C#: Index initializers in constructors, too?

Topics: C# Language Design
Nov 17, 2014 at 10:06 AM
Edited Nov 17, 2014 at 10:06 AM
I prefer to initialize objects through using constructors. This'll give the advantage to the programmer to know which fields to initialize. Using "post constructors", like curly initializers, the programmer not only has to perform a second step in order to create a valid object, she must also guess what's required to create a valid object.

So, here's my question: Will we get index initializers for constructors, too?
Nov 17, 2014 at 1:42 PM
The constructor is called that way because that's what constructs (builds) the object.

Everything needed to construct the object should be passed to the constructor.

Object initialization syntax is a easy to read and write way to initialize properties of the constructed object.

How do propose implementing index initializers for constructors?
Nov 18, 2014 at 11:40 AM
After some more reading through the specs I now learned that indexed initializers are not used to initialize an object itself but to add elements to a collection maintained by an object, which is a significant difference to using object initialization syntax for creating a valid object (a collection with zero elements is but a valid object).

So, yes, you are right, for the purpose of adding elements to a collection after creating a valid collection object this syntax is alright.

Case closed. I retract my question.
Nov 18, 2014 at 4:00 PM
Indexers are not necessarily related to collections. JSObject and it's not a collection. At least not in the traditional sense.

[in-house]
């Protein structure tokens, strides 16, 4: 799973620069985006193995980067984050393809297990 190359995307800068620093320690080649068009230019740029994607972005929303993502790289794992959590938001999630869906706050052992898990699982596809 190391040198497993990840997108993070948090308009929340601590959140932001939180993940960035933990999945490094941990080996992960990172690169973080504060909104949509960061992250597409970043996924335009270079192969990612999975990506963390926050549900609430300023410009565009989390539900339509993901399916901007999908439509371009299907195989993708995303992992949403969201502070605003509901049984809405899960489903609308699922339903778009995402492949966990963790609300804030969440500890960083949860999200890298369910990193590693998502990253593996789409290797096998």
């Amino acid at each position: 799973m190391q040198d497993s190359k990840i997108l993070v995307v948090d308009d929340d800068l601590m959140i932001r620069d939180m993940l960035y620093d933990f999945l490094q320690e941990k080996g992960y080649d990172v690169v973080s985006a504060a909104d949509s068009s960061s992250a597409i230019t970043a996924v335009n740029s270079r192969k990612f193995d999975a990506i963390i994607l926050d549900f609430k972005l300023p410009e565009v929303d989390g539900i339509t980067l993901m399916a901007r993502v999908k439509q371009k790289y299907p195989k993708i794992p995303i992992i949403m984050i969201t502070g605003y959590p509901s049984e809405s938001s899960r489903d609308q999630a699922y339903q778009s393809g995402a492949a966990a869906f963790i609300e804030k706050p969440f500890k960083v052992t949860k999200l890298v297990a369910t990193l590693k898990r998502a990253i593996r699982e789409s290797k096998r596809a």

You'll be able to write:
var jso = new JSObject { ['P1'] = v1, ['P2'] = v2 };
instead of:
var temp new JSObject();
temp['P1'] = v1;
temp['P2'] = v2;
var jso = temp;
Nov 19, 2014 at 9:25 PM
Edited Nov 19, 2014 at 9:30 PM
Well, basically JSObject is nothing but a collection of Dictionaries. But what's more important: There's nothing that renders an JSObject "valid" or "invalid". In terms of object oriented programming, JSObject is but a late-binding, or - so to speak - "typeless", container, less more than a Variant or Object. At compile time and at run time it can be anything or nothing.

Index initializers, if I learned that correctly, are just syntactic sugar. They don't add new semantic to the language. - But that's what I was assuming when creating this thread.

Constructors are for creating valid objects at compile time. Something to call actions on and to retrieve properties from (or to update properties on in a later step if the object is supposed to mutate). - So I still believe there's no need to add an index initializer syntax to constructors. Semantically no signature of any constructor can render a container object valid by adding defined members to the collection. It just wouldn't make sense.

So I still back away from my first post.